Moreover, newsreels always framed drag as comedy. Ian Green has argued comedy allows latitude for contentious topics. Yet, because comedy resolves in laughter, it curtails earnest critique.[4] David Sutton likewise concludes comedy as a genre is ‘the appropriate site for the inappropriate, the proper place for indecorum’.[5] Comedy is establishment-condoned critique, safely dissipated in laughter. All the above acts, awash with puns and gags, aimed to make cinemagoers laugh, not challenge their gendered assumptions. Far from a challenge to the status quo, then, interwar drag acts could only enter mainstream media as safe entertainment bereft of queer connotations.

This is not to say drag culture could not be subversive. For queer men to wear women’s clothes and attend drag balls was certainly a brave and subversive act in the interwar period, one that provoked the British establishment.[6] The interwar life of Quentin Crisp is representative of the defiant subversion that came from wearing cosmetics.

Yet, as Jacob Bloomfield has shown, drag onstage was not inherently controversial and remained a staple of popular theatre.[7] Similarly, filmed drag acts obviated controversy in order to appeal to the broadest possible audience. In fact, looking at newsreel drag items reveals a legacy of conservatism for drag acts in the mainstream.

The producers of Drag Race would like to make their show the heir to the counterculture of drag balls and gay bars. Yet, in many respects, itis the mainstream heir to newsreel variety acts. Like newsreels, Drag Race is foremost comic entertainment, more inclined to jokes than politics. What little gender discussion there is occurs in the fleeting moments between farcical gameshow skits. The only challenges presented are to the competing queens’ dignities.

Like Pathe’s producers, RuPaul has espoused a profoundly conservative view of ‘true’ drag. Through transphobic comments, he has stressed drag as the exclusive province of gay men. Thus, much as newsreels removed any ‘controversial’ association with queerness, so Drag Race has placed strict limits on what drag represents and who can perform it.  

A look at the history of drag in newsreels reveals that to project drag through mass media is not inherently subversive. Whether in Pathé or on BBC3, being produced as mainstream entertainment severely curtails any potential for real subversion of societal norms such as gender. Former drag performer Paul O’Grady, carping in 2017 about Drag Race, contended that his drag persona Lilly Savage ‘belonged in a pub, especially a gay bar, where you could rant and rave’.  Considering drag’s relationship with popular media, perhaps it is only in niche subcultures that subversion can truly flourish.

Conner Scott is a PhD student in the Department of History at the University of Sheffield. His research seeks to explore the role of British newsreels in everyday life, and how they (re)presented the cinemagoing public to itself on a weekly basis between c.1919-c.1939.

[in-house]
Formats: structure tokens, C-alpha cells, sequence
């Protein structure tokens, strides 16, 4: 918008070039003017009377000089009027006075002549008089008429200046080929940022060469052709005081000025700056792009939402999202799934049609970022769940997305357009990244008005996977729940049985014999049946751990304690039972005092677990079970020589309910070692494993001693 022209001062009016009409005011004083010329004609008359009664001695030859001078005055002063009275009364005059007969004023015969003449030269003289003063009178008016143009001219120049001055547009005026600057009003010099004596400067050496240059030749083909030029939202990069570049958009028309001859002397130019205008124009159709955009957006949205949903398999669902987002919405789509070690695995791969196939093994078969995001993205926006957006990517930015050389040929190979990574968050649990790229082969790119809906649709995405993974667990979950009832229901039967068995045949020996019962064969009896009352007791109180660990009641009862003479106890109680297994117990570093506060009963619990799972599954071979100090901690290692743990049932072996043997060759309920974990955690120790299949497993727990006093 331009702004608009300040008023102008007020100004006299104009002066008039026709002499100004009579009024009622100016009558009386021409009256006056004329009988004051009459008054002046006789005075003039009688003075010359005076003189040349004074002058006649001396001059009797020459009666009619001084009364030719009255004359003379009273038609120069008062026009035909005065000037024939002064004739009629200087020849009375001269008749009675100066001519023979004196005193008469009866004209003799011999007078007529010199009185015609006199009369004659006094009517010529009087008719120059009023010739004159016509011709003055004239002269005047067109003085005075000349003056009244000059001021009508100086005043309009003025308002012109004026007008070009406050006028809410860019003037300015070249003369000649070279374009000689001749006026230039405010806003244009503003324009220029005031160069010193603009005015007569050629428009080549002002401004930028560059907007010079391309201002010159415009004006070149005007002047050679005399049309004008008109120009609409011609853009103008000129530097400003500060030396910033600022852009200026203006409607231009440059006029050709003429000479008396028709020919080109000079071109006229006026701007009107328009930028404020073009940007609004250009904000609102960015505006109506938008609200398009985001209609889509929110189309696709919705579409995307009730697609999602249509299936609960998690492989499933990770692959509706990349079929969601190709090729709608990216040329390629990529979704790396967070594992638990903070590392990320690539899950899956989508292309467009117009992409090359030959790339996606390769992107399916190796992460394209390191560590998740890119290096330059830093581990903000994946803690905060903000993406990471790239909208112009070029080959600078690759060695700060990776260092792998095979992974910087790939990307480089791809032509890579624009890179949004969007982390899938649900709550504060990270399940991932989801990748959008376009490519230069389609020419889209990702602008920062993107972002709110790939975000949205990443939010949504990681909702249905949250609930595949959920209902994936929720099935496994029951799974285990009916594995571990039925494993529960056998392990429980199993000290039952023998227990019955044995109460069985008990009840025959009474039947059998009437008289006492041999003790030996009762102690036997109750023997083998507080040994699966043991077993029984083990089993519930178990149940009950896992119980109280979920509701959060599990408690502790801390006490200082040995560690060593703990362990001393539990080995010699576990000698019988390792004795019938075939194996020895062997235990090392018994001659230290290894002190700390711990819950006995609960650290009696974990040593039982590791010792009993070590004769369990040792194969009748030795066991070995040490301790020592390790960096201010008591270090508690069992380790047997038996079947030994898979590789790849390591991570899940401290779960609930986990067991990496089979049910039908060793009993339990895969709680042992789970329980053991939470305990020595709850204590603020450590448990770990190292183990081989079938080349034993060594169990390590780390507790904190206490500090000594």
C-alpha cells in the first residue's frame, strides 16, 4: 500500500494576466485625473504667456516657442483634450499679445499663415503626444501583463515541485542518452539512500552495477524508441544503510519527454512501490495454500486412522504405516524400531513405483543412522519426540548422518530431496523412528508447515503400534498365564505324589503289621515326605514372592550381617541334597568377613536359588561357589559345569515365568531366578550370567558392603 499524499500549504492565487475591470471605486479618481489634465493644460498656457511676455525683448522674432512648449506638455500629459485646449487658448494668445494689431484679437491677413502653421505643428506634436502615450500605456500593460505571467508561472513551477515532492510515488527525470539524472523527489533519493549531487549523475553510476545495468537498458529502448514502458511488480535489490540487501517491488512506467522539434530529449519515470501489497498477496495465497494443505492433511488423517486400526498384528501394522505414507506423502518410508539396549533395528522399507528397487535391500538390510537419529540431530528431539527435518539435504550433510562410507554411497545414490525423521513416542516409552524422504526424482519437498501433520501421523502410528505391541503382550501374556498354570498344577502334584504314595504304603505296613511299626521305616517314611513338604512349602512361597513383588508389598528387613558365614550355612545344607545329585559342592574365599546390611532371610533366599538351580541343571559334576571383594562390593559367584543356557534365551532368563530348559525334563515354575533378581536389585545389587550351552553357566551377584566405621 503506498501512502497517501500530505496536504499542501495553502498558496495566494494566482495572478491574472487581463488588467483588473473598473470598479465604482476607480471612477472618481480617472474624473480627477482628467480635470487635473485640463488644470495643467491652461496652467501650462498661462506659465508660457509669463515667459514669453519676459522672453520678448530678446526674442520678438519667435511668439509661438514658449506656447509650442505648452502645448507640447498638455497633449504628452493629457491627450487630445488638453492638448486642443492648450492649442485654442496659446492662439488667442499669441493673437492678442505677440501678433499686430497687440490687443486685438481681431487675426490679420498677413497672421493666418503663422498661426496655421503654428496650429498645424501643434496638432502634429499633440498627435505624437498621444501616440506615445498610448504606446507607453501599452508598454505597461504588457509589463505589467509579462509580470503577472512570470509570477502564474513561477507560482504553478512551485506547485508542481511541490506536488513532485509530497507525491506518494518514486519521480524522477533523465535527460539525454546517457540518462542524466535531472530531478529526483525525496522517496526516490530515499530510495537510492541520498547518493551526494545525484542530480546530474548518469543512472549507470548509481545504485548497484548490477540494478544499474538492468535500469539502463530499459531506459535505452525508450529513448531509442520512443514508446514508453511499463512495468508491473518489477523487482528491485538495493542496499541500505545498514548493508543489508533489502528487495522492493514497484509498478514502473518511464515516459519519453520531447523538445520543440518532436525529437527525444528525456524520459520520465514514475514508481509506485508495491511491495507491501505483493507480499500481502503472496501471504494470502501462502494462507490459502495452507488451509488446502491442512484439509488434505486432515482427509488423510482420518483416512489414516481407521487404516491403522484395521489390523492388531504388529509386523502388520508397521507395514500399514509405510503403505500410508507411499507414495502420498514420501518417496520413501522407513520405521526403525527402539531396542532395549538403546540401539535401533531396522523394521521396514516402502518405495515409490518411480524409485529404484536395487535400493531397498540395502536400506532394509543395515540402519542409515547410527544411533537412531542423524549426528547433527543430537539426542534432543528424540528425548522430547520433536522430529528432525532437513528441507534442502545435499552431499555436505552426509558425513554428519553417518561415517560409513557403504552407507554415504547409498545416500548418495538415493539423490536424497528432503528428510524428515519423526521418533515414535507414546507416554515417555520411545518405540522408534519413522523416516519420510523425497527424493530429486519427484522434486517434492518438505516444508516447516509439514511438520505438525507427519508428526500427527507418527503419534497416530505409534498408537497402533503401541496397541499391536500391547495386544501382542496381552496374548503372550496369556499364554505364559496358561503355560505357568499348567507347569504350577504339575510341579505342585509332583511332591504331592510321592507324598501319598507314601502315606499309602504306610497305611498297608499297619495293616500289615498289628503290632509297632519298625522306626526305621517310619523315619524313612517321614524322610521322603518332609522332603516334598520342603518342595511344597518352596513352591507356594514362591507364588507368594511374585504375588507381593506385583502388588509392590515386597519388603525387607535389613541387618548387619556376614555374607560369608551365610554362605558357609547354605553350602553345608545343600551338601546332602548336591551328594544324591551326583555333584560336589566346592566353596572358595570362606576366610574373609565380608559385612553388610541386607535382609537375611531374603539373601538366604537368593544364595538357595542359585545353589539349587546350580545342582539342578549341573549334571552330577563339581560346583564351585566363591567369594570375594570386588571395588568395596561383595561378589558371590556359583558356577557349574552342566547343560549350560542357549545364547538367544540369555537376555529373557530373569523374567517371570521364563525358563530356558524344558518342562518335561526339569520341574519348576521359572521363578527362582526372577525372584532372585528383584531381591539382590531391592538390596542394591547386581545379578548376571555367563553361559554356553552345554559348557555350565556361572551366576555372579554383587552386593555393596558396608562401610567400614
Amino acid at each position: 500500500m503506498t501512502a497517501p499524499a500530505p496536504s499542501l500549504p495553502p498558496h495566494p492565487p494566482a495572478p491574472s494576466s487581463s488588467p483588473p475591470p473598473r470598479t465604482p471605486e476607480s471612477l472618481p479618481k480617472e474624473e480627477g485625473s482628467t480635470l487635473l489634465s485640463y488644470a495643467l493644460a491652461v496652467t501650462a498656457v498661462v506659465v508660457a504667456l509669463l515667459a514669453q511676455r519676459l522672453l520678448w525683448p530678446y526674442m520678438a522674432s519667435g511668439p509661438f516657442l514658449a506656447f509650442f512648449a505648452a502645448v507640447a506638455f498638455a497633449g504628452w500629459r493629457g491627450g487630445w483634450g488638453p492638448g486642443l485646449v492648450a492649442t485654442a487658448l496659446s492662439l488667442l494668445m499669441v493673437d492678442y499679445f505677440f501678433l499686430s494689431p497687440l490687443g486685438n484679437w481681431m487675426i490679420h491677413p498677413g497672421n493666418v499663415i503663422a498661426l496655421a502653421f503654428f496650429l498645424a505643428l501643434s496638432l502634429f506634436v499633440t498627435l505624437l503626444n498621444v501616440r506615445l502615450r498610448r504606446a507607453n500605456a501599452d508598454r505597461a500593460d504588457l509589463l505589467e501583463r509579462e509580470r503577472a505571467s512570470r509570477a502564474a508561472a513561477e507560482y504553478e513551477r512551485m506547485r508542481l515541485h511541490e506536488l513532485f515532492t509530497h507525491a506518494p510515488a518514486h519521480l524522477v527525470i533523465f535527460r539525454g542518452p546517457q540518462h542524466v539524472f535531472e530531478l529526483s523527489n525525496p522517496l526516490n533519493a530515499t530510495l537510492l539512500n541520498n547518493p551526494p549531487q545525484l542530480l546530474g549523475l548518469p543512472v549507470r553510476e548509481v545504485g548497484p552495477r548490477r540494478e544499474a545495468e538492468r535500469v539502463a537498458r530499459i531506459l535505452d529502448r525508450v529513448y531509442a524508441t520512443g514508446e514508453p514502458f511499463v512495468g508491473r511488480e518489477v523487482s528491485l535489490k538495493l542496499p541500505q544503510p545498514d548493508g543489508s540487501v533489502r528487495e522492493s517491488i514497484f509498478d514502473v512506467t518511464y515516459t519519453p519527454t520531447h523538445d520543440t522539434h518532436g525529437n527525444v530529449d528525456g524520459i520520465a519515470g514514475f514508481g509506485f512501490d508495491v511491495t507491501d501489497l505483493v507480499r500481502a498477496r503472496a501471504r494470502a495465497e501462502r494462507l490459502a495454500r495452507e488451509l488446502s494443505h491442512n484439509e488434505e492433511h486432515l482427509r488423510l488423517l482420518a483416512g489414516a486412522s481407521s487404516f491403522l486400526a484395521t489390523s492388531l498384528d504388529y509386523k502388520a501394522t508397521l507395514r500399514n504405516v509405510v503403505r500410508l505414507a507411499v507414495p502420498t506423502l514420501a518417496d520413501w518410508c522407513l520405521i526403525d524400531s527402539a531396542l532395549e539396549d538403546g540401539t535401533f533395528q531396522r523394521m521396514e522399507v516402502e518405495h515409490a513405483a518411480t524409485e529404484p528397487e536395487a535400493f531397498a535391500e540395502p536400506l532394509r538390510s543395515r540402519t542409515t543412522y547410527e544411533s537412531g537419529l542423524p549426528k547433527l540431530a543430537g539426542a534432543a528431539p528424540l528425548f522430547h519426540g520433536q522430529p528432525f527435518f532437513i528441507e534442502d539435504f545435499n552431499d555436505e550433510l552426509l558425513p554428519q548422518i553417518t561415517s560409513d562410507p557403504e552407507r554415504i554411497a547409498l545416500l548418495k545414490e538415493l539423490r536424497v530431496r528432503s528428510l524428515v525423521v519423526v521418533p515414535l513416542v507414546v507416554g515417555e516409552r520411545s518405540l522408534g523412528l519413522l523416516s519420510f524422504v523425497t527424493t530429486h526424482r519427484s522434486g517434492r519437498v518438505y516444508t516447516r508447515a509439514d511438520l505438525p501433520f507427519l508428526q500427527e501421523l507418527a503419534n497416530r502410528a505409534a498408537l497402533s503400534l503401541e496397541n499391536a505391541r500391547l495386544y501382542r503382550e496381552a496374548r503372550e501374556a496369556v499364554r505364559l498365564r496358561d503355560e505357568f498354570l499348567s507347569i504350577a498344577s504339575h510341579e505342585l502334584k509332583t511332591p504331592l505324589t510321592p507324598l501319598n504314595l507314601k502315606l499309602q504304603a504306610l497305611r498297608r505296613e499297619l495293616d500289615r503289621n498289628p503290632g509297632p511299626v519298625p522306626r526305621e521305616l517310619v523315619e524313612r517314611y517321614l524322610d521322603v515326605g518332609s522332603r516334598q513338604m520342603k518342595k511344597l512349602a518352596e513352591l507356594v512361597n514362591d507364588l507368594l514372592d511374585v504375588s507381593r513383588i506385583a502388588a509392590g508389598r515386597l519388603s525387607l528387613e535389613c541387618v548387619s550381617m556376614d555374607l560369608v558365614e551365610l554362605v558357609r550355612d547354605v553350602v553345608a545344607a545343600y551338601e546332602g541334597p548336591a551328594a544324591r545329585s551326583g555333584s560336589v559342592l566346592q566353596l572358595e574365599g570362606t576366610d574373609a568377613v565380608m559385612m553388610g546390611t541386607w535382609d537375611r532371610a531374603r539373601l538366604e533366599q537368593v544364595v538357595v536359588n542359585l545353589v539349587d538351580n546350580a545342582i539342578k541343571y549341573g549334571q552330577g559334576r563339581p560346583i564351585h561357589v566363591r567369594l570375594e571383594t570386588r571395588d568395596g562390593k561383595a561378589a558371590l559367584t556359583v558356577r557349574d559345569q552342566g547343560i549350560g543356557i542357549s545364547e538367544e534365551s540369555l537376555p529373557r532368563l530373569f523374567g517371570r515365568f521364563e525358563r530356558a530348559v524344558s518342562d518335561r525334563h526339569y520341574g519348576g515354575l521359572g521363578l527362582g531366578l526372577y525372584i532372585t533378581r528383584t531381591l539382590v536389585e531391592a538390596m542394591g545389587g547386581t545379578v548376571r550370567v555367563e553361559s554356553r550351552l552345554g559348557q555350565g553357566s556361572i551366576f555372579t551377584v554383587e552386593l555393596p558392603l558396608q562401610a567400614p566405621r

Cover image: Manchester Pride Parade 2019. A group of five drag queens representing BBC’s ‘RuPaul’s Drag Race UK’ on pink stage, Manchester, 24 August 2019. Used courtesy of Goncalo Telo for non-commercial, educational purposes. https://www.shutterstock.com/image-photo/manchester-uk-august-24-2019-pride-1489347011

[1] Matt Houlbrook, ‘“The man with the powder puff” in Interwar London’, The Historical Journal 50.1 (2007), pp. 147-49.

[2] I use the term queer as it was the most common self-identity of interwar men who had sexual and emotional relationships with other men and avoids the anachronism of gay. See Matt Houlbrook, Queer London: Perils and Pleasures in the Sexual Metropolis, 1918-1957 (London, 2005), p. xiii.

[3] Annette Kuhn, An Everyday Magic: Cinema and Cultural Memory (London, 2002), p. 2.

[4] Ian Green, ‘Ealing: In the Comedy Frame’ in James Curran and Vincent Porter (eds), British Cinema History (London, 1983), p. 296.

[5] David Sutton, A Chorus of Raspberries: British Film Comedy 1929-1939 (Exeter, 2000), p. 60.

[6] See Matt Houlbrook, ‘Lady Austin’s Camp Boys: Constituting the Queer Subject in 1930s London’, Gender and History 14.1 (2002), pp. 31-61; Houlbrook, Queer London.

[7] See Jacob Bloomfield, ‘Splinters: Cross-Dressing Ex-Servicemen on the Interwar Stage’, Twentieth Century British History 30.1 (2019), pp. 1-28.

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Girls’ Culture and the Girl’s Own Paper during the fin de siècle

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In an increasingly interconnected world, the mass media has impacted how many of us perceive ourselves. Growing up in the 2000s, aspects of my own identity have been shaped by my engagement with popular culture as a young girl. Reading magazines such as Girl Talk and Mizz, I developed a gender-based identity defined by popular representations of what it means to be a girl.